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NPR Series: The Spark

  • The 75-year-old Texas congressman is a lonely voice in Congress: He rails against government spending, argues against wars and calls for the legalization of drugs. But Paul, who has run for president twice before, packs halls on college campuses.
  • The former House speaker visited the World War I battlefield of Verdun, in France, as a 15-year-old Army brat. That glimpse of the brutality of war, he says, set him on his course in politics.
  • When TV news shows want somebody to enthusiastically rip into President Obama, Michele Bachmann is a reliable choice. The Minnesota congresswoman is a polarizing figure — and a Tea Party favorite. But her first presidential campaign experience came from a place today's political observers would least expect.
  • Though he spent years as a Southern Baptist minister, the former Arkansas governor says he always considered politics his calling.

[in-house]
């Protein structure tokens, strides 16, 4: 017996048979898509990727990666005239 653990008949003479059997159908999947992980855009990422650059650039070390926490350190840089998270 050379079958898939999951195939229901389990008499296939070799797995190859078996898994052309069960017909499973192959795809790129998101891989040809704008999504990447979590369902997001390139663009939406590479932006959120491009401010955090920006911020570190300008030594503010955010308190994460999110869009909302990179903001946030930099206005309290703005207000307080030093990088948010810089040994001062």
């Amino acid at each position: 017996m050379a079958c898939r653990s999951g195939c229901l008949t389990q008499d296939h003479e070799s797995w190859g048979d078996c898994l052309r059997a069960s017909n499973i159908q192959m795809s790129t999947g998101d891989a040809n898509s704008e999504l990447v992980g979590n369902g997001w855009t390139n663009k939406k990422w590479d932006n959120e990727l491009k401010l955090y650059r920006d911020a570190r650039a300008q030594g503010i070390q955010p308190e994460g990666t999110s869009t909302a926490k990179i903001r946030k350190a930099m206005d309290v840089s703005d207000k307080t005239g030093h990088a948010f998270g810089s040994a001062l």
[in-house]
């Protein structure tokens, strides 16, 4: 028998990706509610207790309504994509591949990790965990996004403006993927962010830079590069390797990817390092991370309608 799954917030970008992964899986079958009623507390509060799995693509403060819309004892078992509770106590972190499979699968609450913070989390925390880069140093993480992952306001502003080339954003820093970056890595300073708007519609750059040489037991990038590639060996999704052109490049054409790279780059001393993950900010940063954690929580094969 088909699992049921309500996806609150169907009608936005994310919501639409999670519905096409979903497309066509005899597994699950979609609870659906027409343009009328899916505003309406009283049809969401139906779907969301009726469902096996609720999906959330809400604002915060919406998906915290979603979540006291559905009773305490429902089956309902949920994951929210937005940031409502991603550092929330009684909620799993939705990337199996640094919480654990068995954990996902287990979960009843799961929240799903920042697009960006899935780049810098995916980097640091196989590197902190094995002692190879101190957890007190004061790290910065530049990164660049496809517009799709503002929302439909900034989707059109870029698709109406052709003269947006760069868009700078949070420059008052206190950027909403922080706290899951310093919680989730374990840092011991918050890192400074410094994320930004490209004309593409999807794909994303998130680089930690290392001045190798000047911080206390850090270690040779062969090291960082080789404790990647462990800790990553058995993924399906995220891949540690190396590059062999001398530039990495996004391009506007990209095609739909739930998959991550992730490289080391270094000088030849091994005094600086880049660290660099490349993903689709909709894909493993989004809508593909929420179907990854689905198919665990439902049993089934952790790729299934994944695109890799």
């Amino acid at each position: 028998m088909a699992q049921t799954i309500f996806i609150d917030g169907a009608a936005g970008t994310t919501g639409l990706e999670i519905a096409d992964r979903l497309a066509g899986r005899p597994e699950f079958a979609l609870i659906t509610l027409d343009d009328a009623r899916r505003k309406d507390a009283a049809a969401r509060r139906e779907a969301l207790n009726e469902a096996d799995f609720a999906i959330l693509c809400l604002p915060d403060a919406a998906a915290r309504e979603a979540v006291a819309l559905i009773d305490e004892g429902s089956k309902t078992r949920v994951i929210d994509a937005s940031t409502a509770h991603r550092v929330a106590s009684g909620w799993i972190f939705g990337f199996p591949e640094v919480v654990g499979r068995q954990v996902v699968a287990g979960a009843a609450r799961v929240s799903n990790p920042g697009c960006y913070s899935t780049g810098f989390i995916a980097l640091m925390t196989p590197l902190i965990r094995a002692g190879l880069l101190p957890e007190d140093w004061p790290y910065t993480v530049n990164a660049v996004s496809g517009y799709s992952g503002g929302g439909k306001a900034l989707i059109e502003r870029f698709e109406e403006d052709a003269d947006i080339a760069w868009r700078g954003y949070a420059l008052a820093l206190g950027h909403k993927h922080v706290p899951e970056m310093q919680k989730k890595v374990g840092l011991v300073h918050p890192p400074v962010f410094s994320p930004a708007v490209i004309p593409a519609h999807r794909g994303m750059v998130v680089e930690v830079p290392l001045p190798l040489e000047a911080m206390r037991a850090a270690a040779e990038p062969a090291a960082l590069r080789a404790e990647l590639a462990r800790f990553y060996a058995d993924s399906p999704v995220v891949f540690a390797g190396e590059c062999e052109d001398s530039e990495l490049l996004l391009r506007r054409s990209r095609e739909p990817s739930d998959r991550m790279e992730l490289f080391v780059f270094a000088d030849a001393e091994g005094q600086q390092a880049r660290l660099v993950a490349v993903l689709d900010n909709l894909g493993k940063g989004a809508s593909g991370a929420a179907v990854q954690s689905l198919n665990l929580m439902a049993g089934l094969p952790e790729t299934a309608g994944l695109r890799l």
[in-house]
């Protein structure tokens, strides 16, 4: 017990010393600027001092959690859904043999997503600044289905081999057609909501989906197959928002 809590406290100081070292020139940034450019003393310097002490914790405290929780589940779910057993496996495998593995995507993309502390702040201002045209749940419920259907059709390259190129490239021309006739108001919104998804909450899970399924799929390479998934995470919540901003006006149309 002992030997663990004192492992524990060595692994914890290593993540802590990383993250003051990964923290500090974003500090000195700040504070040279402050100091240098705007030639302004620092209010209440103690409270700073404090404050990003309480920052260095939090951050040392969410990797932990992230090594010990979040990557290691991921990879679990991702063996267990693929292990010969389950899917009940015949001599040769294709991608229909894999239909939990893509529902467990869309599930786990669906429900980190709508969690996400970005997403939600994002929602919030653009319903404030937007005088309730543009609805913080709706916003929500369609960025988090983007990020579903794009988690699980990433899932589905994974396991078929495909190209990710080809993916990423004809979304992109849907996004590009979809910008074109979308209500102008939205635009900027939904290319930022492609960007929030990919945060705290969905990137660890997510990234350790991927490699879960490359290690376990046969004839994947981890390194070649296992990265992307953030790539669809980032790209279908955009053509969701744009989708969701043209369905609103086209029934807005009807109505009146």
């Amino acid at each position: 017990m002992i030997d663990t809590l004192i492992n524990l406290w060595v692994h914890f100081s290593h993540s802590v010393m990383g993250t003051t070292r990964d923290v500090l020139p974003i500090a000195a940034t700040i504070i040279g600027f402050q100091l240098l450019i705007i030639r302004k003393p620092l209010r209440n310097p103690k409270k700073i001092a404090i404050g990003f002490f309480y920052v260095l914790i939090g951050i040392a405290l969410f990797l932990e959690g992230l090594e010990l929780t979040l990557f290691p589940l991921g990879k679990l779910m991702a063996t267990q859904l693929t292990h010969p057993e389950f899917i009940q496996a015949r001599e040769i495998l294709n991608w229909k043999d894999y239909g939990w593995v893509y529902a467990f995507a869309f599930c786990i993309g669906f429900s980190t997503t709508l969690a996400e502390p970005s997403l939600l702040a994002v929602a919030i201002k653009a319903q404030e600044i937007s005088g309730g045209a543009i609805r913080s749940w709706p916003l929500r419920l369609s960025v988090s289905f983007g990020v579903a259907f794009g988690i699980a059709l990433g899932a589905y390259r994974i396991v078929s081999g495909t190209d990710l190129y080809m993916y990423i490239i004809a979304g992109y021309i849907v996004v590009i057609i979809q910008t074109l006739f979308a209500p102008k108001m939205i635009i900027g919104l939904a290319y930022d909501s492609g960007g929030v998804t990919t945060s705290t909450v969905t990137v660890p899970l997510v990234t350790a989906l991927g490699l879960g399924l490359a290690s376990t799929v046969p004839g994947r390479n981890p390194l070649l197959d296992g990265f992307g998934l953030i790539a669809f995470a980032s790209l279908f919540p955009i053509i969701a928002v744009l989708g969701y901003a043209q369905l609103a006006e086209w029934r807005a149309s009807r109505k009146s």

• The African-American businessman and Tea Party favorite has never held an elective office, but he's been making the rounds in Iowa and New Hampshire. The former Godfather's Pizza CEO got his first taste of the national spotlight at a 1994 town hall meeting, when he became known as the "pizza man" who helped derail the Clinton health care plan.
  • The former Republican senator is best known for his outspoken support of conservative social causes. But it wasn't abortion or same-sex marriage that originally got him involved in politics — it was an auspicious college assignment.
  • The Indiana governor's first campaign was at Boys State in the late '60s. Tellingly, he picked a candidate and managed the campaign rather than run himself. In fact, until he ran for governor in 2004, Daniels stayed behind the scenes. "This was something I was interested in," he says, "but [it] wasn't an obsession with me."
  • After losing an election for senior class president, the former Utah governor and U.S. ambassador to China dropped out of high school and joined a rock band — not your typical path into Republican presidential politics. But friends and colleagues say Huntsman hasn't often done things by the book.
  • The former Massachusetts governor's first brush with big-time politics came in 1962, when his father ran for governor of Michigan. When Mitt entered politics, it was as a centrist, like his father. That came after a successful business career, also like his father. But Romney hopes to do one thing his father never did — add president to his resume.